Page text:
Nurdles are small pellets that are the first step in the process of making anything plastic. Plastic containers, bags, and bottles were all once nurdles. Every nurdle is created to be melted down and turned into a product used by humans. Nurdles are classified as microplastic (less than 5mm) and are lentil sized. Fossil fuels are required in the creation of nurdles, which is the main emitter of greenhouse gases. Nurdles are made of polyethylene, polypropylene, polystyrene, polyvinyl chloride, or other plastic types.
Where do they come from?
Accidental spills can happen wherever nurdles are handled or transported from production to shipping containers for transportation. When spilled and not cleaned up, nurdles can find their way into our storm drains and are carried straight out into our waterways.
Why are they bad?
Plastics are a chemical cocktail. They contain contaminants from the fossil fuels or recycled products used to make plastic (non-intentionally added substances like heavy metals) as well as additives that are used to make plastics colourful, flexible, and usable (additives such as dyes, phthalates, and plasticizers). With time, they break down in the Sun’s UV rays and create smaller and smaller pieces, making them nearly impossible to remove.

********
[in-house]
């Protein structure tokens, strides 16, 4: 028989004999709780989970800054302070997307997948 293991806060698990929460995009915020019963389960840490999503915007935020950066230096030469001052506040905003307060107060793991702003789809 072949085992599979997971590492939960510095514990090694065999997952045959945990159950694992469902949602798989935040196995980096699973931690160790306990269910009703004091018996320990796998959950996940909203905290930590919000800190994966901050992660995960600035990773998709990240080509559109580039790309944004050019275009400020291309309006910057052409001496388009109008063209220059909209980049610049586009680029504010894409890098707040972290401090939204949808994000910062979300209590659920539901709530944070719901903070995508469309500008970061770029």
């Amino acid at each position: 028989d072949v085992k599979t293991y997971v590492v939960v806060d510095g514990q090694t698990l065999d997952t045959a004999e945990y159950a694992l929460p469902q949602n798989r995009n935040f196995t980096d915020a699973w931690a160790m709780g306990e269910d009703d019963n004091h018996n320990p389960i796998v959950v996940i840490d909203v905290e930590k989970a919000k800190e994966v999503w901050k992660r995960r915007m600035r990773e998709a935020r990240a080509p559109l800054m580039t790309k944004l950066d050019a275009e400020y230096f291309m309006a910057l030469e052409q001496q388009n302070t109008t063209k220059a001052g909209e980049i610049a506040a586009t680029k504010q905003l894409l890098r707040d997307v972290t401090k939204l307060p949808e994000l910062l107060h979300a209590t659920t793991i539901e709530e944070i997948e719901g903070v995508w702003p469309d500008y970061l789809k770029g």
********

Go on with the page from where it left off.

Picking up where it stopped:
How do they harm our ecosystems?
Due to their size, and often clear colour, nurdles can look like fish eggs which makes them particularly attractive marine wildlife. Fish, turtles, seabirds, and all kinds of marine animals are eating these pellets. Their stomachs fill with plastic, which their bodies can’t handle. The toxins in the microplastics being eaten are slowly poisoning these animals. Then either two things happen:
1) The fish dies and it’s eaten by another fish, who then starts to get poisoned too
2) You eat the fish for dinner yourself. We end up eating the fish whose flesh not only has tiny plastic particles but also harmful chemicals.
Where are they found?
How many are there?
- Over 360 million tonnes of plastic was produced in 2021, weighing more than the total weight of the human population.
- Across the UK it is estimated that as many as 53 billion pellets could enter our oceans every year
- Global estimates are close to 230,000 tonnes of nurdles polluting our oceans every year.
- In 2022, over one million nurdles were collected and reported with the Great Nurdle Hunt.
What can we do?
- Prevention: Companies making, transporting and using pellets need to handle pellets with care.
- Shift away from single-use plastics and into a more sustainable lifestyle.
- Create awareness by sharing information on social media with friends and family.
- Do a nurdle hunt! By collecting nurdles this provides data to help track pollution. By sharing your findings, this can bring awareness to the government to work on a solution.
Learn more about nurdles here and sign up to receive BurlingtonGreen’s monthly e-newsletter so you can learn when our next nurdle hunt at the Burlington beach will be taking place.